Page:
High Pile Storage Permits

High Pile Storage Permits - Why they are needed

When it comes to High Pile Storage in a warehouse, it is complicated to understand what is required by your local ordinance. For you to understand your product’s classification, it is best if you consult with a High Pile Storage Consultant so they can walk you through the process, identify your products and give you advice on your requirements.

When areas of high pile storage exceed 500 square feet, the fire department requires a high pile storage permit.

Since High Pile Storage areas can present a more significant challenge to control, the fire department requires companies to comply with additional regulations when they wish to store in a high piled storage layout.

These regulations include the provision of both transverse and longitudinal flue spaces, smoke vents, exit doors, access doors, fire department access doors, and adequate sprinkler systems.

High Pile Storage permits and building permits demonstrate how the storage layout in a warehouse complies with the California Fire Code, California Building Code, and NFPA 13: Standard for the Installation of Sprinkler Systems and any additional local requirements from the authority having jurisdiction. Most counties in Southern California now require you to have flue space labels for you to get a sign off on your High Pile Storage Permit.

Correct Positioning of Pallet on Flue Space Labels
Flue Space Labels - Large warehouse Label Installation
Who needs a High Pile Storage Permit. Flue labels flue space labels

Use the following flow chart to determine whether you have High Pile Storage products that require review approval by your jurisdiction via a plan submittal. To qualify, the answer to each of the three questions in the gray boxes must be “yes.”

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1. Is any part of the commodity, including its packaging or pallet, combustible

An example of non-combustible commodity storage would be metal engine parts stored directly on metal skids, metal parts on wood pallets or stored in cardboard boxes or plastic bins/bags are considered combustible because of the pallets or packaging.

2. Is the storage height greater than 12 ft. for ordinary combustibles and/or greater than 6 ft. for high-hazard combustibles?

  • Your Storage height is measured to the top of the commodity, not the rack or shelf the product is placed. The stated maximum storage height needs to be within reason relative to a rack or shelf heights; for example, if you propose 18 ft. Racking/shelvings but storage are stated to be kept to 12 ft. with no physical means to limit storage height; your HPS needs review.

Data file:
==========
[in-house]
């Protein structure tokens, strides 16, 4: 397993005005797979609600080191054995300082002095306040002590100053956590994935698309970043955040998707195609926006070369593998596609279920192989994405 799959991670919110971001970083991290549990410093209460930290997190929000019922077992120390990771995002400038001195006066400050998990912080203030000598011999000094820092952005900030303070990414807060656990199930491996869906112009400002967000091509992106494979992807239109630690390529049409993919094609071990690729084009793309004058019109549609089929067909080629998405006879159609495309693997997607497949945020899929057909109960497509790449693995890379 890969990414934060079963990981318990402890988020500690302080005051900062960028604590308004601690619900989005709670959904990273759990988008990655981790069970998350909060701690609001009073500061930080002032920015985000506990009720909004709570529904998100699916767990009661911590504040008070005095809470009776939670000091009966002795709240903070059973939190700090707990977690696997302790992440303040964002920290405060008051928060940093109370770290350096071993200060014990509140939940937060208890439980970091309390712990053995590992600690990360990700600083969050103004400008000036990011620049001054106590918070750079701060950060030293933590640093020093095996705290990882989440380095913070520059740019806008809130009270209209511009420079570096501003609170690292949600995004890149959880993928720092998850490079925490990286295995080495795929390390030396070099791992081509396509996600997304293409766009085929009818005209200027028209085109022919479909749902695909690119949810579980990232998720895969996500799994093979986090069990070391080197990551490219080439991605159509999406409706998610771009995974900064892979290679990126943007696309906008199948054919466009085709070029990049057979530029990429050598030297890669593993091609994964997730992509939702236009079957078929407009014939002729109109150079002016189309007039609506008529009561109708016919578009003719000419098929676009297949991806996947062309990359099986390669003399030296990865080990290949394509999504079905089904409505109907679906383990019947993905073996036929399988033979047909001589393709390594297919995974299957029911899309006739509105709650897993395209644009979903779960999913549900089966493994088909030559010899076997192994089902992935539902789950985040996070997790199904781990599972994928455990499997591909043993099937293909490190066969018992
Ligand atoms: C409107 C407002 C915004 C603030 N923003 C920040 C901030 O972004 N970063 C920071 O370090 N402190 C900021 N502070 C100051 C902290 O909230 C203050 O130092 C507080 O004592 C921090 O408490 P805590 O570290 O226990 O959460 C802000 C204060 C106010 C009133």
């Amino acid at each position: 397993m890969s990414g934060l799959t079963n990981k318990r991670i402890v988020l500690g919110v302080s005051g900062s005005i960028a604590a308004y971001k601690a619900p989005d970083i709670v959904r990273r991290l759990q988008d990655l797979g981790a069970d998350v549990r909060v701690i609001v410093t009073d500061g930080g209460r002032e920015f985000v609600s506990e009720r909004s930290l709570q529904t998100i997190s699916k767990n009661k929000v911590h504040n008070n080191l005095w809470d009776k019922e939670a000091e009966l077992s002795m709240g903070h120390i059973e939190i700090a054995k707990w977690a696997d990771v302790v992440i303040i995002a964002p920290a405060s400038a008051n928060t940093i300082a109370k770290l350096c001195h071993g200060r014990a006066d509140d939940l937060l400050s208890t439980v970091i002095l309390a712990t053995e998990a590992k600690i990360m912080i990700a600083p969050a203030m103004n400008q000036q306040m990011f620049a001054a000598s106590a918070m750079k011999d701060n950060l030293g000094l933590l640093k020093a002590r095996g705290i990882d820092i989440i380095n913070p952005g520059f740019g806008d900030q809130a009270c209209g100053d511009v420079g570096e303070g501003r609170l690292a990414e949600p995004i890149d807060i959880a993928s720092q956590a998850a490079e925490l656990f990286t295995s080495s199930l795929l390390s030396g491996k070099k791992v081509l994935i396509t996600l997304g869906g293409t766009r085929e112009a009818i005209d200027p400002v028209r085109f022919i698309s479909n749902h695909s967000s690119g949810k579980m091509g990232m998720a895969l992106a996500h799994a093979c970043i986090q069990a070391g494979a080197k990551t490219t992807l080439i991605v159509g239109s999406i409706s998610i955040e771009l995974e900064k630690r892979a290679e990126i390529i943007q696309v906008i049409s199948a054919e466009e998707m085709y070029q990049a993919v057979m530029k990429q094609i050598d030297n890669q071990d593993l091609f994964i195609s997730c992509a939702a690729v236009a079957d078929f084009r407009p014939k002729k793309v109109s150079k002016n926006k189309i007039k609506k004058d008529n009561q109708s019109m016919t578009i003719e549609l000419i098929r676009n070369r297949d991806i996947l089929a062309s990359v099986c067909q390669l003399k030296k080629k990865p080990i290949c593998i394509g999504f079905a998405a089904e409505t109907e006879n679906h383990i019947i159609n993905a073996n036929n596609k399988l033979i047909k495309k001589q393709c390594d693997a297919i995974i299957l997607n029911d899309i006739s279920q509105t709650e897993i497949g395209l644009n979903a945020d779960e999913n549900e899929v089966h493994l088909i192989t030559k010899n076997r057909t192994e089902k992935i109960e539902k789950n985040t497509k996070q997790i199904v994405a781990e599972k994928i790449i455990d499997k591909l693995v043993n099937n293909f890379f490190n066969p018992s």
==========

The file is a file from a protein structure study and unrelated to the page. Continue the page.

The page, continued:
• Ordinary combustibles include, but are not limited to: wood and paper products; natural and synthetic fabric/clothing (other than rayon); food products; Level 1 or 2 aerosols; water-based paint in plastic containers or oil-based paint; wood or metal furniture with combustible components (padding, upholstery); and similar products.
  • High-hazard combustible commodities include, but are not limited to: plastic; rubber, foam rubber, and foam plastic; tires; storage of idle pallets; Level 3 aerosols; lacquers and solvents; flammable or combustible liquids; rayon fabric/clothing; mattresses; and similar products and materials.
  • Any combustible storage above or below high-hazard combustibles is considered as part of the high-hazard flammable storage overall height

3. Is the aggregate HPS area greater than 500 sq. ft.?

  • HPS area definition: An area within a building that is designated, intended, proposed, or used for high-piled combustible storage.
  • Aggregate area for rack storage shall include:
    • The “footprint” of the actual HPS rack storage array, inclusive of aisles within the storage area(s). When less than 15-foot spaces separate individual storage arrays, the spaces shall be considered aisles and shall be included in a single storage area footprint. When more than 15-foot spaces separate different storage arrays, the individual ranges shall be regarded as separate storage areas with their footprint calculation.
    • A 48-inch perimeter aisle calculated in the footprint. This additional perimeter aisle is not required for areas that abut a wall. The walkway is the space that parallels the rack and does not include open space along the end of the frame.
  • Aggregate area for palletized, solid-piled, and shelf storages all include:
    • the “footprint” of each palletized, solid-piled and shelf storage array, non-inclusive of aisles.